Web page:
This one time in late 2018 or early 2019 I had to give a 10 minute presentation at a job interview for an Admissions Officer post (the job I had when I became disabled) and was required to speak to the topic of challenges in HE in the STEM subjects.
I did a pretty good job of researching the issues at play. I covered Brexit, I covered gender disparity. I focused on finance.
I told a stunned interview panel that, based on the marketisation of the UK HE sector and the differences in the scale of our economy relative to population base vs the US, that the US HE model that the UK government was intent on chasing (exacerbated by the strangling of HEFCE funding under the Tories – they did the same thing under Thatcher) and the rate at which we were growing student debt would mean that the HE sector would, absent major policy change at the governmental level, cease to exist as the panel knew it inside 20 years.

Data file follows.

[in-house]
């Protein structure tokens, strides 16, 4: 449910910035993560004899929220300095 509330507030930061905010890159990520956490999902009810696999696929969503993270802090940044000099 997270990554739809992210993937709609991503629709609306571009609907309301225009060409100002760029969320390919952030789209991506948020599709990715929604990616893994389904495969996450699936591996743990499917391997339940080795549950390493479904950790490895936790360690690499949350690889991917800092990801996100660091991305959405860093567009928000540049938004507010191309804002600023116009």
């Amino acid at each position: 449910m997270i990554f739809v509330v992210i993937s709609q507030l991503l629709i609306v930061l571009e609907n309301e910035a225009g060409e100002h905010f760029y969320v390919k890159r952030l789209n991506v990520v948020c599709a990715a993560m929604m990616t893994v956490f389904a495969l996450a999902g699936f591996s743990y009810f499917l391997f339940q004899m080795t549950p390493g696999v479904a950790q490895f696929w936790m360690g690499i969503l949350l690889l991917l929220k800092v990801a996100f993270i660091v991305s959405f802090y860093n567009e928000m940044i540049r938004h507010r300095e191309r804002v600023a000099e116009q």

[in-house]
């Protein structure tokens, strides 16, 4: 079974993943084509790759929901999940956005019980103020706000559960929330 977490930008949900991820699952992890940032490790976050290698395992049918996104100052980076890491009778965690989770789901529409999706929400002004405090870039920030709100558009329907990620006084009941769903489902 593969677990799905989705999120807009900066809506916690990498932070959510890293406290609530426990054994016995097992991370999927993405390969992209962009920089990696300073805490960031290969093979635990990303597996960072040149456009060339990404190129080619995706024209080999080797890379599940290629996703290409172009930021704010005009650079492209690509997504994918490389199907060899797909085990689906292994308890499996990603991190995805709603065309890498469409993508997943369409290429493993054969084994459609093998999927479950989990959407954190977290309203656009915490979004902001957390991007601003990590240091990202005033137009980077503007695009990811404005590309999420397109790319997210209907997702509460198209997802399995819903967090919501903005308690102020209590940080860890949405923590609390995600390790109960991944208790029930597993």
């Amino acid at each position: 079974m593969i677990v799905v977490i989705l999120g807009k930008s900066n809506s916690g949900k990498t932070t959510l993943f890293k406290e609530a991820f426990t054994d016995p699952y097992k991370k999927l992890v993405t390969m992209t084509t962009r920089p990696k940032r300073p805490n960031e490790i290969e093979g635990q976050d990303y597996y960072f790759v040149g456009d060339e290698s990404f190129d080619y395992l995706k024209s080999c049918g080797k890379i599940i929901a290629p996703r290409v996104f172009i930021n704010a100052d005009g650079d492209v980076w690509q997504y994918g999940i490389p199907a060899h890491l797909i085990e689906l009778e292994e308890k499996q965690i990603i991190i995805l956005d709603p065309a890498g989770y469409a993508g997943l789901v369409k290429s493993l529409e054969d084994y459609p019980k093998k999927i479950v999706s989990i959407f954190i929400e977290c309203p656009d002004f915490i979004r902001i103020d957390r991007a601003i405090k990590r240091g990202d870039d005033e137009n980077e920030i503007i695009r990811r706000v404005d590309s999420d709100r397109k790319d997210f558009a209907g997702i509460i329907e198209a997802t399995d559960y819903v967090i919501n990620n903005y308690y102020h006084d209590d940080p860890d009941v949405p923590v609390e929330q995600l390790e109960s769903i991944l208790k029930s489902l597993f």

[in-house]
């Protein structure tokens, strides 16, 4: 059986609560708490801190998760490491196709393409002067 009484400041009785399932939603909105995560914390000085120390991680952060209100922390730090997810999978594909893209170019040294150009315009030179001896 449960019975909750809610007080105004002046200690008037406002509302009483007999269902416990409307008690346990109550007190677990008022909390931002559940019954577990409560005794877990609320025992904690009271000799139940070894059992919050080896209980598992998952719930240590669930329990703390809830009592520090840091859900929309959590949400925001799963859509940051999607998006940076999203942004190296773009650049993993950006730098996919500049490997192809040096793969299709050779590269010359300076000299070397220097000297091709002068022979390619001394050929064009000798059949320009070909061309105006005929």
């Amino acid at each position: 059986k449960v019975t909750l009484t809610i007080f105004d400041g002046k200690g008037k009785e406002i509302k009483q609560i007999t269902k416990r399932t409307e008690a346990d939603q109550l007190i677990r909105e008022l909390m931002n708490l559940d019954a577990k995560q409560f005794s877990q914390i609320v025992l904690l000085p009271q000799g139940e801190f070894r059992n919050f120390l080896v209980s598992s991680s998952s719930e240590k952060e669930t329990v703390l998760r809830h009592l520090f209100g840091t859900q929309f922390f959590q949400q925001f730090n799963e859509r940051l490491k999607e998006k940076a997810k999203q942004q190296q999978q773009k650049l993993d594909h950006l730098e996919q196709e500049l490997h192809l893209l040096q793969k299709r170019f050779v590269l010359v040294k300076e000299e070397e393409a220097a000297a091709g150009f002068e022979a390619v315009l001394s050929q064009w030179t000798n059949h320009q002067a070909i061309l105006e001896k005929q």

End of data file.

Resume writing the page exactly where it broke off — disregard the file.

I did not get the job.
I look at the backlash from people who now see themselves as paying customers instead of students (because we let the Tories, kicked off by New Labour, make HE a cold, cash in, cash out transaction) and I see that my prediction looks likes it’s starting to hold water. I hope I’m wrong; that policy changes, and the HE sector is returned to free-at-the-point-of-use provision like it used to be (and like the NHS should be) and that my beloved HEIs are saved.